I’m going to guess that you use some kind of textile composite every single day—maybe many times a day. (Here’s a hint: if you’re caring for a baby or small child, it’s even more likely.) We are dependent upon textiles being a part of the material makeup of flexible composites (obviously) and rigid composites (not as obvious), as well.
But how often do we give applications with composites even a passing thought? I doubt you routinely think about this (unless this is part of what you do in your business). We just don’t pay attention, because they’re pretty much ubiquitous. From materials in our cars to disposable wipes and diapers, composites have fiber-based materials as essential ingredients.
Maybe because various kinds of composite materials are so common, we don’t pay them their due, but we’re going to this month with two features: one by Dr. Seshadri Ramkumar, “The world of composites,” and later in the month, another by researchers at the University of British Columbia in Vancouver, Canada.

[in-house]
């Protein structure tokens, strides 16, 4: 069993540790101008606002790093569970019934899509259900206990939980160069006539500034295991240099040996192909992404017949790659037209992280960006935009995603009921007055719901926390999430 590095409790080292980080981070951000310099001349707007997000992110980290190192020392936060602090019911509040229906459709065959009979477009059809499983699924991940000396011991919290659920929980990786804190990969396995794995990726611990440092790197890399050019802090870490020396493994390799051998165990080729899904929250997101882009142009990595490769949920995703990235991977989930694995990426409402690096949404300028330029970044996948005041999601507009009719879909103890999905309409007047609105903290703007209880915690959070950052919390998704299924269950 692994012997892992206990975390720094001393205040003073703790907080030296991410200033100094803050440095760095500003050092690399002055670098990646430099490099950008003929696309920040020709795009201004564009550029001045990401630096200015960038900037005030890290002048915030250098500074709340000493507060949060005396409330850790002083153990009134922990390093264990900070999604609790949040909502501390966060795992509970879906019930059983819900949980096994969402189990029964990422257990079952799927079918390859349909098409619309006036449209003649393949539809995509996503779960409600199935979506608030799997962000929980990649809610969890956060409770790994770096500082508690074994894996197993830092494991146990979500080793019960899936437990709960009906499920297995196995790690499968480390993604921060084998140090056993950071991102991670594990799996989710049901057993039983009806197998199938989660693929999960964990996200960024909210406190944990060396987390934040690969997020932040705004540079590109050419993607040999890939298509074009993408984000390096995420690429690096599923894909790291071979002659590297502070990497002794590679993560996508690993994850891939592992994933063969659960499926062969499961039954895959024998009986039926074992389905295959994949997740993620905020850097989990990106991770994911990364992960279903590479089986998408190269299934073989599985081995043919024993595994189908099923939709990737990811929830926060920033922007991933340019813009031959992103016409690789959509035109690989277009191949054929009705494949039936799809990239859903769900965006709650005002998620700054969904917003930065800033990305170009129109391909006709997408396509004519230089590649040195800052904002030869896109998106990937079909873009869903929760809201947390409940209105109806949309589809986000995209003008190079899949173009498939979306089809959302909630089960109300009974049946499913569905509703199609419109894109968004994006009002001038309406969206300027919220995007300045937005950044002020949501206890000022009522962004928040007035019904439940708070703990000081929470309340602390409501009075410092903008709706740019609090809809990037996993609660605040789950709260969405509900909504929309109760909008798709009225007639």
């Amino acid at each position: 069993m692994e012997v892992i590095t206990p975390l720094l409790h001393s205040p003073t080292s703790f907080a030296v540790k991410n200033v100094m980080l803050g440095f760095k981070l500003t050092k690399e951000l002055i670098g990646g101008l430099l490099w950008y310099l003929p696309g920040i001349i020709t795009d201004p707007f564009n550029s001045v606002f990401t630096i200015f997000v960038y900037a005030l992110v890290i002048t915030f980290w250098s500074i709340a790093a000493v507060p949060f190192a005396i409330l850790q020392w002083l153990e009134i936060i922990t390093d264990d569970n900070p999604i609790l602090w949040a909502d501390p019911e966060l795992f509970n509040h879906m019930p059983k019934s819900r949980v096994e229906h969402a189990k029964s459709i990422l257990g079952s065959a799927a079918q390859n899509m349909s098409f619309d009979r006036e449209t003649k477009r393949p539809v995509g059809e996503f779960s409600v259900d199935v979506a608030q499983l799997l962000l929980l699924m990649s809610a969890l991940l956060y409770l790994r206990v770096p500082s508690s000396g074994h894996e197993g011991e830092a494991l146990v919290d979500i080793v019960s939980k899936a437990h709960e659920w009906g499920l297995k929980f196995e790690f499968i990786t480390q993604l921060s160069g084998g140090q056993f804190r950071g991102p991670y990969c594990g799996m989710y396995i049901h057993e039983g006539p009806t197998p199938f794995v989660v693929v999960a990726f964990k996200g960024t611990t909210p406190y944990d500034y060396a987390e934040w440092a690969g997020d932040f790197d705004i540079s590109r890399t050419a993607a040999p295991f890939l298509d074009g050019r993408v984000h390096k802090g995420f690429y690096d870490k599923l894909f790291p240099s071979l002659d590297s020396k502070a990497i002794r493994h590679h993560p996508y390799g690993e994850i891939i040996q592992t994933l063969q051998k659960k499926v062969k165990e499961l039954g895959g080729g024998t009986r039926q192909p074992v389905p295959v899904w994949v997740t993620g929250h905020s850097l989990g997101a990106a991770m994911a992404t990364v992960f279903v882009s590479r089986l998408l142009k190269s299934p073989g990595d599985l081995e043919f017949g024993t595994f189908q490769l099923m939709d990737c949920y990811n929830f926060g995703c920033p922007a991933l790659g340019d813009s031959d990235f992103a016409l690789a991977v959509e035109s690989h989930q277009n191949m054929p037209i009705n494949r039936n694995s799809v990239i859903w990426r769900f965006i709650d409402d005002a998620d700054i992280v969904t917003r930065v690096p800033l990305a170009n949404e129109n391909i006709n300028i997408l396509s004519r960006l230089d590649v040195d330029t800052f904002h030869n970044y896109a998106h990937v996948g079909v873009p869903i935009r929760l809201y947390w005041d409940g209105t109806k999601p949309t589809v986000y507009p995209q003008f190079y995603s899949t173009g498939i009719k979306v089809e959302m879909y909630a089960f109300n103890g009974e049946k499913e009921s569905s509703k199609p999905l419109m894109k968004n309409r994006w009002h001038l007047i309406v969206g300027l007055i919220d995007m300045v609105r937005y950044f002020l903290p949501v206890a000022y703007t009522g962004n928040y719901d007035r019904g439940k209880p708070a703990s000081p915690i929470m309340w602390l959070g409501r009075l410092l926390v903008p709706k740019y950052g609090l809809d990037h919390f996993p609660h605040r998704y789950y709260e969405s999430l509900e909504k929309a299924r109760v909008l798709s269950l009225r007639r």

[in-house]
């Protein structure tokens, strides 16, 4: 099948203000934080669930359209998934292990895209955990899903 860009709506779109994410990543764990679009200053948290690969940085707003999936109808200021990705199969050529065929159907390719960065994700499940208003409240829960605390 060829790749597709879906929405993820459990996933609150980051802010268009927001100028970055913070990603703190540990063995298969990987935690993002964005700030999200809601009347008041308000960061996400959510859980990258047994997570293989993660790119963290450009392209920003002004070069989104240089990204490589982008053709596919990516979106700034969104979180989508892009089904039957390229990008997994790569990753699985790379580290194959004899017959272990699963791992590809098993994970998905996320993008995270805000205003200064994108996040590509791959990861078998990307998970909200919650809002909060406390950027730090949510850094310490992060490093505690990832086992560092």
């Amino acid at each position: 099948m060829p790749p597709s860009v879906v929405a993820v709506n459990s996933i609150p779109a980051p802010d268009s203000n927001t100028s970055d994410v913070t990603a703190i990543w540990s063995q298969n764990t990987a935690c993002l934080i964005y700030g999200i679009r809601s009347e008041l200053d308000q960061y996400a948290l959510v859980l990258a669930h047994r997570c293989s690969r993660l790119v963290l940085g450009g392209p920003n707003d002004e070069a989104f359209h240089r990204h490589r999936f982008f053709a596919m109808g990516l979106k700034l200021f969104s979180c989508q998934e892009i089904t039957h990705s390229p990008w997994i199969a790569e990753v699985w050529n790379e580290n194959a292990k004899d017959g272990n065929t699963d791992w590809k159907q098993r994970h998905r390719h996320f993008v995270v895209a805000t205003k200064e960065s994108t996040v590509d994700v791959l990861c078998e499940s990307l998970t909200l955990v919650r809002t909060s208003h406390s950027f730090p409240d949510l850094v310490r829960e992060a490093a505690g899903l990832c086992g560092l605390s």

The composites market is a relatively young one, as fiber-based products go, but it’s now demonstrating extraordinary growth. This trend is projected to continue, as the industry has responded to interest in creating more environmentally friendly alternatives to earlier or more typical materials in composites. Dr. Ramkumar’s feature discusses this interesting development.
A few years ago, the chair of our IFAI Board of Directors told me, “All composites have textiles in them.” On the face of it, it was an easy statement to understand. But composites can be enormously varied and complex, engineered for sophisticated applications or something as basic—but necessary—as a baby diaper. We’ll never get close to all the “layers” worth discussing in these materials with this month’s features, but we hope to interest you in paying closer attention to this significant textiles market segment.
Janet Preus is senior editor of Advanced Textiles Source. She can be reached at firstname.lastname@example.org.